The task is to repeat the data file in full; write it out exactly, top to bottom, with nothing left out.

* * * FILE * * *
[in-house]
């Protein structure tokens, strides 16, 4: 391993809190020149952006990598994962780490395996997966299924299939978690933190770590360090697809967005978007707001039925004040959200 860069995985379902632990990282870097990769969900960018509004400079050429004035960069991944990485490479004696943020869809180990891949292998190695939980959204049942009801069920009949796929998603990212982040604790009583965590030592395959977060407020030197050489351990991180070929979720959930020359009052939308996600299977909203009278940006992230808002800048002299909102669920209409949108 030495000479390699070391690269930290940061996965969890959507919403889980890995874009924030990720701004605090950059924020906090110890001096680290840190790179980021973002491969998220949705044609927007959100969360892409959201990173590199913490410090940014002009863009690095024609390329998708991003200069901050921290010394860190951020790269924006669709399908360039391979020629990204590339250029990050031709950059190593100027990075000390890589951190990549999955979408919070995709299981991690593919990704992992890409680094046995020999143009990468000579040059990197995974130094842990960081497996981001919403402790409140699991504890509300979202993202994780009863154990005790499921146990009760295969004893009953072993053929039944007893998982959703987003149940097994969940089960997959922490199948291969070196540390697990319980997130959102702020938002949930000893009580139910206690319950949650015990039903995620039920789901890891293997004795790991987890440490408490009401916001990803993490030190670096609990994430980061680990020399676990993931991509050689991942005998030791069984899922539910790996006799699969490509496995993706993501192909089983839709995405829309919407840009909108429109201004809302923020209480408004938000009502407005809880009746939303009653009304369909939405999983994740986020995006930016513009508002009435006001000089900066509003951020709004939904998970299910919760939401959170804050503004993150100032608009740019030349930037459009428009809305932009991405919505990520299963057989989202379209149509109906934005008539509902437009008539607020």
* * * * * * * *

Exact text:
[in-house]
């Protein structure tokens, strides 16, 4: 391993809190020149952006990598994962780490395996997966299924299939978690933190770590360090697809967005978007707001039925004040959200 860069995985379902632990990282870097990769969900960018509004400079050429004035960069991944990485490479004696943020869809180990891949292998190695939980959204049942009801069920009949796929998603990212982040604790009583965590030592395959977060407020030197050489351990991180070929979720959930020359009052939308996600299977909203009278940006992230808002800048002299909102669920209409949108 030495000479390699070391690269930290940061996965969890959507919403889980890995874009924030990720701004605090950059924020906090110890001096680290840190790179980021973002491969998220949705044609927007959100969360892409959201990173590199913490410090940014002009863009690095024609390329998708991003200069901050921290010394860190951020790269924006669709399908360039391979020629990204590339250029990050031709950059190593100027990075000390890589951190990549999955979408919070995709299981991690593919990704992992890409680094046995020999143009990468000579040059990197995974130094842990960081497996981001919403402790409140699991504890509300979202993202994780009863154990005790499921146990009760295969004893009953072993053929039944007893998982959703987003149940097994969940089960997959922490199948291969070196540390697990319980997130959102702020938002949930000893009580139910206690319950949650015990039903995620039920789901890891293997004795790991987890440490408490009401916001990803993490030190670096609990994430980061680990020399676990993931991509050689991942005998030791069984899922539910790996006799699969490509496995993706993501192909089983839709995405829309919407840009909108429109201004809302923020209480408004938000009502407005809880009746939303009653009304369909939405999983994740986020995006930016513009508002009435006001000089900066509003951020709004939904998970299910919760939401959170804050503004993150100032608009740019030349930037459009428009809305932009991405919505990520299963057989989202379209149509109906934005008539509902437009008539607020």